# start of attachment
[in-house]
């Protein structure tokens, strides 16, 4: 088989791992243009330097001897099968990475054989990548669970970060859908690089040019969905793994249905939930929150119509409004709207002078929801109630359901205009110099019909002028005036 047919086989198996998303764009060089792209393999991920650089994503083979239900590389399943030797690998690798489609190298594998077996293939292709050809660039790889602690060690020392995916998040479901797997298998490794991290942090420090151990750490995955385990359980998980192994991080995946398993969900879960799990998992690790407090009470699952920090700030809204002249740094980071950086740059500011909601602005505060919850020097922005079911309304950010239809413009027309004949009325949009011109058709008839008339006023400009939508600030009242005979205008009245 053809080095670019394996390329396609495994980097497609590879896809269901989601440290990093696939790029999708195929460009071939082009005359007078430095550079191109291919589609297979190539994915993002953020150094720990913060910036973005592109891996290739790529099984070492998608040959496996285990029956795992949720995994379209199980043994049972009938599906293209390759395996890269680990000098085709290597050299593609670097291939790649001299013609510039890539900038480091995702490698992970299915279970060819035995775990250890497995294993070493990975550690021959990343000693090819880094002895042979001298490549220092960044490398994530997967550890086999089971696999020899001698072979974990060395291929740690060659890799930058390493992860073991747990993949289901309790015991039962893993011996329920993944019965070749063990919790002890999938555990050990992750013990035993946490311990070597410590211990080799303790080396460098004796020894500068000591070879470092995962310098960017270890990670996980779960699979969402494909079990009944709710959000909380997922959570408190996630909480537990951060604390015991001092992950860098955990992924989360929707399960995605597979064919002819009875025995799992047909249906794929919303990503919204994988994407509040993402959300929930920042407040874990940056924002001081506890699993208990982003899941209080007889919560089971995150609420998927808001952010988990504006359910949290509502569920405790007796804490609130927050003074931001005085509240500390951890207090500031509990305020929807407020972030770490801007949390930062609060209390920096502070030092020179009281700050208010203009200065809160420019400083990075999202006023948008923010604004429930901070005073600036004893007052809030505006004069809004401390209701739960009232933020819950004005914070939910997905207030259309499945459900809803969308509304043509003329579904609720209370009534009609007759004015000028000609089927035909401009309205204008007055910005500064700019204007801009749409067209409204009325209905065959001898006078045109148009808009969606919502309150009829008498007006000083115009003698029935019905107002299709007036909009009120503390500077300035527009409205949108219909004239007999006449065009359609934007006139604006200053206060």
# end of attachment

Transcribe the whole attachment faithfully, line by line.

[in-house]
């Protein structure tokens, strides 16, 4: 088989791992243009330097001897099968990475054989990548669970970060859908690089040019969905793994249905939930929150119509409004709207002078929801109630359901205009110099019909002028005036 047919086989198996998303764009060089792209393999991920650089994503083979239900590389399943030797690998690798489609190298594998077996293939292709050809660039790889602690060690020392995916998040479901797997298998490794991290942090420090151990750490995955385990359980998980192994991080995946398993969900879960799990998992690790407090009470699952920090700030809204002249740094980071950086740059500011909601602005505060919850020097922005079911309304950010239809413009027309004949009325949009011109058709008839008339006023400009939508600030009242005979205008009245 053809080095670019394996390329396609495994980097497609590879896809269901989601440290990093696939790029999708195929460009071939082009005359007078430095550079191109291919589609297979190539994915993002953020150094720990913060910036973005592109891996290739790529099984070492998608040959496996285990029956795992949720995994379209199980043994049972009938599906293209390759395996890269680990000098085709290597050299593609670097291939790649001299013609510039890539900038480091995702490698992970299915279970060819035995775990250890497995294993070493990975550690021959990343000693090819880094002895042979001298490549220092960044490398994530997967550890086999089971696999020899001698072979974990060395291929740690060659890799930058390493992860073991747990993949289901309790015991039962893993011996329920993944019965070749063990919790002890999938555990050990992750013990035993946490311990070597410590211990080799303790080396460098004796020894500068000591070879470092995962310098960017270890990670996980779960699979969402494909079990009944709710959000909380997922959570408190996630909480537990951060604390015991001092992950860098955990992924989360929707399960995605597979064919002819009875025995799992047909249906794929919303990503919204994988994407509040993402959300929930920042407040874990940056924002001081506890699993208990982003899941209080007889919560089971995150609420998927808001952010988990504006359910949290509502569920405790007796804490609130927050003074931001005085509240500390951890207090500031509990305020929807407020972030770490801007949390930062609060209390920096502070030092020179009281700050208010203009200065809160420019400083990075999202006023948008923010604004429930901070005073600036004893007052809030505006004069809004401390209701739960009232933020819950004005914070939910997905207030259309499945459900809803969308509304043509003329579904609720209370009534009609007759004015000028000609089927035909401009309205204008007055910005500064700019204007801009749409067209409204009325209905065959001898006078045109148009808009969606919502309150009829008498007006000083115009003698029935019905107002299709007036909009009120503390500077300035527009409205949108219909004239007999006449065009359609934007006139604006200053206060």